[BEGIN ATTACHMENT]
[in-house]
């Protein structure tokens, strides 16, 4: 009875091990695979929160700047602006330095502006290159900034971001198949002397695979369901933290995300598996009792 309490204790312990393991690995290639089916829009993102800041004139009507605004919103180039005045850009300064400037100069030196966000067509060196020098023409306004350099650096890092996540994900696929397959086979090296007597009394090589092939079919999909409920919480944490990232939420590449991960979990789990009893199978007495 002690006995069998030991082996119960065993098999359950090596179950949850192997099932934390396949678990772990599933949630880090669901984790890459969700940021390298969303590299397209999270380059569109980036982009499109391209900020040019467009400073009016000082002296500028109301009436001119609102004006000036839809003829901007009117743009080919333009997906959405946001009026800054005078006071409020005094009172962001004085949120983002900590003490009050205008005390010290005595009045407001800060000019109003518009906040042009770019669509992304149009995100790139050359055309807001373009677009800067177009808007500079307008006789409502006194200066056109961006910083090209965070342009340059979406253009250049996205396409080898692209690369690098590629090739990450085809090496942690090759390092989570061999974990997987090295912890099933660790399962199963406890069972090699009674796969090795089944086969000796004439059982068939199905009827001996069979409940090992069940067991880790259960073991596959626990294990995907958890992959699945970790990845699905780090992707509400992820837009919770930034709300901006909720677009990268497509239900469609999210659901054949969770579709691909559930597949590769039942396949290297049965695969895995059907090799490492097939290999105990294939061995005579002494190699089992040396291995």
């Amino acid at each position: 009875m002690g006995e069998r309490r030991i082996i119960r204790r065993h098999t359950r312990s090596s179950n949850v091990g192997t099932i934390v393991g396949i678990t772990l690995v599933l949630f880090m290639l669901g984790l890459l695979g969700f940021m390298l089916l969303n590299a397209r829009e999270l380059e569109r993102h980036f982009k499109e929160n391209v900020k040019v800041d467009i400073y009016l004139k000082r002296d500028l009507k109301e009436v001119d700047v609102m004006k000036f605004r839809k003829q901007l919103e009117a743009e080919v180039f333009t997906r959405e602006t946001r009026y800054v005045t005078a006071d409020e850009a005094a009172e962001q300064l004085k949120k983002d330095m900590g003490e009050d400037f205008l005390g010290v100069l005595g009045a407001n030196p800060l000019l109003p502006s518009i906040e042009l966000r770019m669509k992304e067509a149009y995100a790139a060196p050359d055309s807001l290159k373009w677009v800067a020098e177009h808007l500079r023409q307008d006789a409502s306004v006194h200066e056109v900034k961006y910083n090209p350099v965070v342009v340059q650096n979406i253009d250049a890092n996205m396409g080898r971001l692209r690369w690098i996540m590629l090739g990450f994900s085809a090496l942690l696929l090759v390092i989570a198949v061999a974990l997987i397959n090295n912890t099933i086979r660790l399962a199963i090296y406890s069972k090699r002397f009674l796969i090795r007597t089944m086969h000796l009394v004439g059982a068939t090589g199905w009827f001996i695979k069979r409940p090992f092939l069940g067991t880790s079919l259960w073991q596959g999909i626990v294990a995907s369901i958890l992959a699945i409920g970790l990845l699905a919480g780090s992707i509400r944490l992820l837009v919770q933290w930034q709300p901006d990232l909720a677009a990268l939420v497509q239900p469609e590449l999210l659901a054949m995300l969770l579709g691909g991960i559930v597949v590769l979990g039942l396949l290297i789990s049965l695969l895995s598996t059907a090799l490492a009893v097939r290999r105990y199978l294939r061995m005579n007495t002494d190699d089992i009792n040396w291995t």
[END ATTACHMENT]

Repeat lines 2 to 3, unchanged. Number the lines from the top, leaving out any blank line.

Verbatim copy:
């Protein structure tokens, strides 16, 4: 009875091990695979929160700047602006330095502006290159900034971001198949002397695979369901933290995300598996009792 309490204790312990393991690995290639089916829009993102800041004139009507605004919103180039005045850009300064400037100069030196966000067509060196020098023409306004350099650096890092996540994900696929397959086979090296007597009394090589092939079919999909409920919480944490990232939420590449991960979990789990009893199978007495 002690006995069998030991082996119960065993098999359950090596179950949850192997099932934390396949678990772990599933949630880090669901984790890459969700940021390298969303590299397209999270380059569109980036982009499109391209900020040019467009400073009016000082002296500028109301009436001119609102004006000036839809003829901007009117743009080919333009997906959405946001009026800054005078006071409020005094009172962001004085949120983002900590003490009050205008005390010290005595009045407001800060000019109003518009906040042009770019669509992304149009995100790139050359055309807001373009677009800067177009808007500079307008006789409502006194200066056109961006910083090209965070342009340059979406253009250049996205396409080898692209690369690098590629090739990450085809090496942690090759390092989570061999974990997987090295912890099933660790399962199963406890069972090699009674796969090795089944086969000796004439059982068939199905009827001996069979409940090992069940067991880790259960073991596959626990294990995907958890992959699945970790990845699905780090992707509400992820837009919770930034709300901006909720677009990268497509239900469609999210659901054949969770579709691909559930597949590769039942396949290297049965695969895995059907090799490492097939290999105990294939061995005579002494190699089992040396291995």
């Amino acid at each position: 009875m002690g006995e069998r309490r030991i082996i119960r204790r065993h098999t359950r312990s090596s179950n949850v091990g192997t099932i934390v393991g396949i678990t772990l690995v599933l949630f880090m290639l669901g984790l890459l695979g969700f940021m390298l089916l969303n590299a397209r829009e999270l380059e569109r993102h980036f982009k499109e929160n391209v900020k040019v800041d467009i400073y009016l004139k000082r002296d500028l009507k109301e009436v001119d700047v609102m004006k000036f605004r839809k003829q901007l919103e009117a743009e080919v180039f333009t997906r959405e602006t946001r009026y800054v005045t005078a006071d409020e850009a005094a009172e962001q300064l004085k949120k983002d330095m900590g003490e009050d400037f205008l005390g010290v100069l005595g009045a407001n030196p800060l000019l109003p502006s518009i906040e042009l966000r770019m669509k992304e067509a149009y995100a790139a060196p050359d055309s807001l290159k373009w677009v800067a020098e177009h808007l500079r023409q307008d006789a409502s306004v006194h200066e056109v900034k961006y910083n090209p350099v965070v342009v340059q650096n979406i253009d250049a890092n996205m396409g080898r971001l692209r690369w690098i996540m590629l090739g990450f994900s085809a090496l942690l696929l090759v390092i989570a198949v061999a974990l997987i397959n090295n912890t099933i086979r660790l399962a199963i090296y406890s069972k090699r002397f009674l796969i090795r007597t089944m086969h000796l009394v004439g059982a068939t090589g199905w009827f001996i695979k069979r409940p090992f092939l069940g067991t880790s079919l259960w073991q596959g999909i626990v294990a995907s369901i958890l992959a699945i409920g970790l990845l699905a919480g780090s992707i509400r944490l992820l837009v919770q933290w930034q709300p901006d990232l909720a677009a990268l939420v497509q239900p469609e590449l999210l659901a054949m995300l969770l579709g691909g991960i559930v597949v590769l979990g039942l396949l290297i789990s049965l695969l895995s598996t059907a090799l490492a009893v097939r290999r105990y199978l294939r061995m005579n007495t002494d190699d089992i009792n040396w291995t």